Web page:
University of Minnesota
University Imaging Center
University Imaging Centers - Where the University sees the future


The University Imaging Centers are Hiring

The University Imaging Centers are Hiring!

We are seeking applicants who are service-oriented team players with excellent interpersonal, organizational and communication skills who enjoy moving science forward using state-of-the-art imaging resources.

The successful candidate will join a team of UIC associates responsible for the daily interactions of a dynamic interdisciplinary core facility at a major research University. This candidate will support and advance imaging projects primarily at our Jackson Hall location. This will include working on widefield, confocal, two photon, in vivo imaging and other efforts by the UIC.

Click here to learn more about current positions available at the UIC!

Demonstrating Research Impact

"Most people think of Experts@Minnesota as a website containing useful information about people and their research." says Jan Fransen, Service Lead for Research Information Management Systems at the University of Minnesota Libraries.

It's true. Experts@Minnesota showcases the expertise of University of Minnesota researchers. It also facilitates collaborations across disciplines and illustrates the impact of the University's world-changing research and creative endeavors.

"But," Fransen adds, "underneath that website is a rich data structure."

Continue reading at the UMN Libraries Continuum.

The UofM will be hosting the Midwest Association of Core Directors (MWACD) Oct 16-18, 2019.

The UofM will be hosting an upcoming conference of the 10TH annual meeting of the Midwest Association of Core Directors (MWACD) to be held October 16 - 18, 2019, TCF Bank Stadium, University of Minnesota, Minneapolis, MN

This meeting will be attended by biomedical research core facility directors, users and administrators from at least 11 states in the Midwest. There will be presentations from leaders of institutional efforts in proteomics, genomics, imaging and administration best practices and decision makers and include speakers from the region on how we can best leverage resources to foster success of current research trends. Cross-core collaborations and technology development will be highlighted with an emphasis on computational approaches for visualization and analysis for researchers of all levels. Scientific presentations, vendors, social events and tours will be part of the activities with keynote presentations from Dr. Michelle Itano from University of North Carolina and Chan Zuckerberg Awardee and our own Dr. Kamil Ugubil from the Center for Magnetic Resonance Research.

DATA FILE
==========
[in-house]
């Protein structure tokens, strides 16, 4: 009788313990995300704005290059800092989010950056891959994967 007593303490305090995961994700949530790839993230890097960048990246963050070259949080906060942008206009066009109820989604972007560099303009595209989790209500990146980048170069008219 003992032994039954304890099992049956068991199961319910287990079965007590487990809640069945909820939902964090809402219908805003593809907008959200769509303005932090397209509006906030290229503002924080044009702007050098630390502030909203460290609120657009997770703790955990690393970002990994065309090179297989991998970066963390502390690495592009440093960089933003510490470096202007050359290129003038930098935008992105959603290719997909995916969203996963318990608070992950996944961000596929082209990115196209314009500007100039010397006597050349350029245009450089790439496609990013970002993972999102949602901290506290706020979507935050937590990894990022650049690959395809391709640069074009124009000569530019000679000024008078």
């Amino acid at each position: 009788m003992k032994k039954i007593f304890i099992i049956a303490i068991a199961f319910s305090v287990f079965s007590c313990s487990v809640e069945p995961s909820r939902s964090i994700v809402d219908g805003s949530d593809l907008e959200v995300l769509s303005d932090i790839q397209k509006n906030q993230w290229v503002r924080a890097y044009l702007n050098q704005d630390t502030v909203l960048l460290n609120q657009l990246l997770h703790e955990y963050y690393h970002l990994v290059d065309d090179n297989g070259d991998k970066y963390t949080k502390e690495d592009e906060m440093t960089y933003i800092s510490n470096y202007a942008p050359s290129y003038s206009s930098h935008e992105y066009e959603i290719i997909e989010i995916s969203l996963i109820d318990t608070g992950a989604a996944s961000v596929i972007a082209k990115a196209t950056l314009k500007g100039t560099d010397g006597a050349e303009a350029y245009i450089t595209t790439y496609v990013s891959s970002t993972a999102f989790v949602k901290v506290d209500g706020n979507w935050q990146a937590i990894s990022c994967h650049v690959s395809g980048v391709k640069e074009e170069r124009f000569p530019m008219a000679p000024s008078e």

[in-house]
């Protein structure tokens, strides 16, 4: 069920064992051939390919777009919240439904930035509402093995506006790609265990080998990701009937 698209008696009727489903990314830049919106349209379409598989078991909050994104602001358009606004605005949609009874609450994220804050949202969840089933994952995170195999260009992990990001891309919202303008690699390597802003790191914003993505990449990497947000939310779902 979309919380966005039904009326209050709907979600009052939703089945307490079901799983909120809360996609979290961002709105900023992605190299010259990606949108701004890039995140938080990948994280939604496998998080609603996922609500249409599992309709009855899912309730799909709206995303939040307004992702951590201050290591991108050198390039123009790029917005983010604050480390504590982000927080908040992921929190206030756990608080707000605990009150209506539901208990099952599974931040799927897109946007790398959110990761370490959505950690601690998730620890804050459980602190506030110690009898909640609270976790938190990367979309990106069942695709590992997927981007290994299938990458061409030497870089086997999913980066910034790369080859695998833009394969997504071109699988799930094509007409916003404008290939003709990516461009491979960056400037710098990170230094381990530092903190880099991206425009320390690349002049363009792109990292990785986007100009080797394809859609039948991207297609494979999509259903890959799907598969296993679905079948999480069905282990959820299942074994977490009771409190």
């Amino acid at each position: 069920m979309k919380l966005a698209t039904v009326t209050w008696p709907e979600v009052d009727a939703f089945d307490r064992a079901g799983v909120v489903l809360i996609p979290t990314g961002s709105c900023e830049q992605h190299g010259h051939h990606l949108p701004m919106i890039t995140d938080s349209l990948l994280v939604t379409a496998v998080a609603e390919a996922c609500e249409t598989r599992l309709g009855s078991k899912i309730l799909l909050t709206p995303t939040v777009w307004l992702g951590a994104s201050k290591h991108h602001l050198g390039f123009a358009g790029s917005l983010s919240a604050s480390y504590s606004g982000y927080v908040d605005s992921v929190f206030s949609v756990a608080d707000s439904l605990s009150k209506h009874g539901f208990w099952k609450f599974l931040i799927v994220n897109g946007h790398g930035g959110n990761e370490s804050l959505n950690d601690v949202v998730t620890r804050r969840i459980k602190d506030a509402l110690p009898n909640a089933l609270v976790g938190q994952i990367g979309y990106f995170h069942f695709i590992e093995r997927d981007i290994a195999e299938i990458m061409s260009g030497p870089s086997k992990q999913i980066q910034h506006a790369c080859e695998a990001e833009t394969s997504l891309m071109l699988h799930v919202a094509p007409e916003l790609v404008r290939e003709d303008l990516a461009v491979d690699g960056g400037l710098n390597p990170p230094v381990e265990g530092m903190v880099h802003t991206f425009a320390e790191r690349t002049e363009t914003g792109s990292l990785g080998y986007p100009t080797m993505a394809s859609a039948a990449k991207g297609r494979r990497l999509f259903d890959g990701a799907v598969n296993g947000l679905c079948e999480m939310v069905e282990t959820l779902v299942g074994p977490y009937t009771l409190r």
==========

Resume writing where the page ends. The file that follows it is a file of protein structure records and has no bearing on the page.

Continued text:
I am looking forward to hosting and seeing you all there!


Mark Sanders

Program Director, University Imaging Centers


3i Cleared Tissue LighSheet Microscope (CLTS)


The University Imaging Centers are excited to announce the installation of 3i's Cleared Tissue LightSheet microscope at the UIC Jackson Hall facility.

Cleared Tissue LightSheet (CTLS) is a large field light-sheet microscope designed to image whole organs at high speed. CTLS creates a focused sheet with a narrow waist for better optical sectioning, then uses a spatial light modulator (SLM) to rapidly shift the waist of the sheet along the axis of propagation. A dual excitation setup allows imaging from the right and left sides of the specimen for optimal light-sheet projection throughout. Piezoelectric stages move the specimen in x, y, and z with sub-micron resolution. The result is clear: a 1 cm3 volume can be imaged at up to 1µm x 1µm x 3µm (XYZ) resolution, and a cleared mouse brain can be imaged in as little as 1.5 hours.

Light sheet microscopy is a powerful technique for imaging large specimens by taking full advantage of emerging tissue clearing methods. The chemistry behind these techniques has advanced to where we can easily penetrate 1, 5 even 10mm into a specimen with a focused sheet of light. In combination with a macro zoom microscope using high NA large field of view lenses, Cleared Tissue LightSheet can image large field sizes with high resolution in short periods of timeCTLS acquisition is extremely flexible, from ultrafast capture with a 20μm light sheet to high-resolution capture with a 3μm light-sheet shifted 20 times and the resulting 20 sections of best focus tiled to one best-focus image.